On the EDC grounds, there is such an assortment of shows for the eyeballs to gorge on that you can be excused for not looking up. But there’s always something going on in the “electric sky” above EDC. Of course, there’s the nighttime fireworks display, which feels like July 4th set to a rhythm that liquefies the spinal cord.

And, in 2011, during EDC’s first year in Vegas, the Red Bull Air Force parachuted on the speedway.

Of course, they shot flames 25 feet from their feet. “Hope we wow people,” said one of the skydivers in a video clip recorded before their jump.

Mission accomplished, man.

The collapse of DJ Khaled

Trains always run on time at EDC. This is one of the best things about the event: For a festival that has hundreds of performances every year, things run like clockwork – we’re talking atomic clockwork.

Here’s how it works: If you’re late on stage, it’s out of your playing time. No exceptions. So don’t be late.

And few acts are – and then there was hip-hop super-producer DJ Khaled in 2017.

While there has been a lot of debate since about why Khaled was late, with the rap hit-maker later citing technical issues, which EDC also disputed in a subsequent press release, it was a mess when it all fell apart.

Khaled came out 30 minutes late on the Cosmic Meadow stage, and after the very first song the sound cut off, which took another 20 minutes to fix, leaving him only 10 minutes to play – at his distinct agitation. (“Don’t disrespect my set like that!” He barked at the sound guys.) Khaled opened the show with one of his biggest hits, “All I Do Is Win”, but he took an L that night.

Wild weather

Oh, being the shirtless guy in hot pants on the final night of EDC 2019 – yes, such a man was in the crowd. It was a full winter coat weather, cold enough to turn Red Bulls vodka into slush.

OK, maybe the temperatures weren’t quite this low, but it was definitely like this on one of the coldest, windiest nights of the festival.

The wind sometimes wreaks havoc at EDC. It closed the Kinetic Field stage late Saturday night in 2019. And on a Saturday night seven years earlier, that led to the entire festival shutting down… almost.

In one of EDC’s coolest moments – literally and figuratively – Steve Aoki performed an impromptu set just before dawn in the grass near the Cosmic Meadow stage when all official stages were closed in due to bad weather. That didn’t stop Aoki from diving onto the stage and boarding an inflatable raft on the outstretched arms of the remaining crowd.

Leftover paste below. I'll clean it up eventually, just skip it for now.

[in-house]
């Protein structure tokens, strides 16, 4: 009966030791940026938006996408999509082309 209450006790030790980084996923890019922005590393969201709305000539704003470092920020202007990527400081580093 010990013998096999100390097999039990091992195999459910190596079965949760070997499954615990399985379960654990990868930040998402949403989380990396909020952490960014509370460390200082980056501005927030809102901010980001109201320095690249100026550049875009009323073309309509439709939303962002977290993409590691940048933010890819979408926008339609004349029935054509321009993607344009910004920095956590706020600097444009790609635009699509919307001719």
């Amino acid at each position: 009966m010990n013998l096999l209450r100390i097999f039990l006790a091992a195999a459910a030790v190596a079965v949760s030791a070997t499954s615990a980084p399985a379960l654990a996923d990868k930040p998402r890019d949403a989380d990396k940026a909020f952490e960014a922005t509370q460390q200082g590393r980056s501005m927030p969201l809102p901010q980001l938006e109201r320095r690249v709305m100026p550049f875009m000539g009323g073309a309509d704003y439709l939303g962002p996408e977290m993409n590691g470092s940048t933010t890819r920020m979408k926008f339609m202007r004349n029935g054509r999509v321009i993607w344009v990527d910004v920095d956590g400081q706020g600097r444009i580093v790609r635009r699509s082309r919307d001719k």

Somehow, the man put on a show even when the show was technically shut down.

Kaskade requisitions an art cart

Everyone knows the art cars at EDC – they’re hard to miss, those massive, motorized party platforms designed like pirate ships and giant boom boxes and the like. Various DJs perform there; sometimes fans can get on board.

In 2017, however, superstar DJ-producer Kaskade took things up a notch – or five – by showing up out of the blue and performing a surprise set on Kalliope art auto.

To put it in perspective, Kaskade is the sort of well-known EDM headliner who normally performs on the massive Kinetic Fields stage in front of tens of thousands of fans.

And it all went down at sunrise.

There is a lesson here: stay until the end, children.

Tiesto pays tribute to a deceased friend

The electronic dance music community has lost one of its biggest stars. Tiesto has lost a friend.

This happened simultaneously when Swedish DJ-producer Avicii committed suicide in April 2018. He was 28 years old.

A month later, Tiesto paid homage to Avicii during his performance Kinetic Field, where he played Avicii hits such as “Waiting for Love” and “Levels” for over 10 minutes.

Tiesto performs on the Kinetic Field stage on day two of the Electric Daisy Carnival at Las Vegas Motor Speedway in Las Vegas in the early hours of Sunday, May 20, 2018. Chase Stevens Las Vegas Review-Journal @csstevensphoto

“It was a really special moment,” Tiesto recalls. “People gathered on the main stage. They laughed, cried and were silent at the same time. It was a really crazy time. This is the kind of moment you want to create – the emotional moments.

Those who last.

Contact Jason Bracelin at [email protected] or 702-383-0476. Follow @ jbracelin76 on Instagram